Terrorism and counterterrorism are unbilically connected. (..) Both the War on Terror and radical Islamism tend to demonize the messy cosmopolitanism of cities, construting them as intrinsically amoral, sinful and unnatural places. (..) The Manichaean mirrors of the two polarized fundamentalists inevitably produce a duplication and reduplication of violence. What results is a convergence between state terror and non-state terror. (..) ‘By formally adopting the terrorists’ own game - one that by definition lacks rules of engagement, definite endings, clear alignments between enemies and friends, or formal arrangements of any sort, military, political, legal, or ethical - the inevitable danger lies in reproducing endlessly.’ (..) The real danger of the War on Terror, then, is that it has closely paralleled Al Qaeda in invoking homogeneous, exclusionary notions of community as a way of legitimatizing masive violence agaisnt civilians.”-Stephen Graham, Cities Under Siege.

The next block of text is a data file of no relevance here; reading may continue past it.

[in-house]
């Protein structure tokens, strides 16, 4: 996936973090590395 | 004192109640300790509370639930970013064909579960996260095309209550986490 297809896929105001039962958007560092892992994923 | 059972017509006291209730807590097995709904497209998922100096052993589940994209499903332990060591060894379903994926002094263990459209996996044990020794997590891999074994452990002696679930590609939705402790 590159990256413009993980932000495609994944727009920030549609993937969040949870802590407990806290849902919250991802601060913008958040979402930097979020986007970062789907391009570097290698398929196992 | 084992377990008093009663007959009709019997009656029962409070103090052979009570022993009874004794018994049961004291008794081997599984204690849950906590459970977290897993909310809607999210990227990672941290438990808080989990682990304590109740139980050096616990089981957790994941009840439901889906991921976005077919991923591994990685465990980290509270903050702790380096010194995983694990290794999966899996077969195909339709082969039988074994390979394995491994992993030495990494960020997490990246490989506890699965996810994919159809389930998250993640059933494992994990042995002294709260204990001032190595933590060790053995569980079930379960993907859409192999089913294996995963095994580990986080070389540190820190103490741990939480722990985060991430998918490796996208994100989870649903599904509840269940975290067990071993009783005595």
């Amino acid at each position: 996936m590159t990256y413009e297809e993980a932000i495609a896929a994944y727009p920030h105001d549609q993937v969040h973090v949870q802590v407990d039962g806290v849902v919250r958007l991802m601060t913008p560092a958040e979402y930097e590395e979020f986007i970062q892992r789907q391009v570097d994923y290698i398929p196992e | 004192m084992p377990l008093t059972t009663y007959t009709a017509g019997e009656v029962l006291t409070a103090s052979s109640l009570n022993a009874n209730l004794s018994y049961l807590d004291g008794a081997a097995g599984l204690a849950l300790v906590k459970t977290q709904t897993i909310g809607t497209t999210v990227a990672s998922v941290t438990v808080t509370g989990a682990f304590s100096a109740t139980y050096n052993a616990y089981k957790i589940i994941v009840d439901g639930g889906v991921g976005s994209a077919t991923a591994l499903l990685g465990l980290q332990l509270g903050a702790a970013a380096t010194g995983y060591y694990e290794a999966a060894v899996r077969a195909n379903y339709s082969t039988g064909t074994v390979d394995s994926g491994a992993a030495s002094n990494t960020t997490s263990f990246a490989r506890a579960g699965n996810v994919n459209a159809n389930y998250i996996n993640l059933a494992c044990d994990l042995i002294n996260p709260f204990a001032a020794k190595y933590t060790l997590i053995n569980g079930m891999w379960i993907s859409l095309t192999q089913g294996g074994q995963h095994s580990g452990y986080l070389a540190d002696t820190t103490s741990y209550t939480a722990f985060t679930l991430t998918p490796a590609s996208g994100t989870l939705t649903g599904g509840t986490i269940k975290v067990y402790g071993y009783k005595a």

The depopulation strategem continues unabated.

(Source: circlingtheroundabout)

September 17, 2014

(Source: libertariantimes)

September 17, 2014
"Wars are seldom caused by spontaneous hatreds between peoples, for peoples in general are too ignorant of one another to have grievances and too indifferent to what goes on beyond their borders to plan conquests. They must be urged to slaughter by politicians who know how to alarm them."

H. L. Mencken, “Its State Today,” Treatise on Right and Wrong, 1934 (via priceofliberty)

(Source: ordnungsokonomik, via oswaldofguadalupe)

September 17, 2014

Anonymous said: Is obama a pacifist?

datablossom:

endtheterrorwar:

datablossom:

southern-conservatism:

do pacifists order air strikes on people?

endtheterrorwar: 

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Nihilists who decapitate prisoners, rape women, starve cities, eviscerate the guts of men, and otherwise mutilate and destroy human beings really ought not be considered ‘people’. Not in my moral code anyways. If that idea isn’t pacifist, I guess I’m not a pacifist. I don’t know how a pacifist can look at the world and say abstaining from war in anyway contributes to the fruition of peace.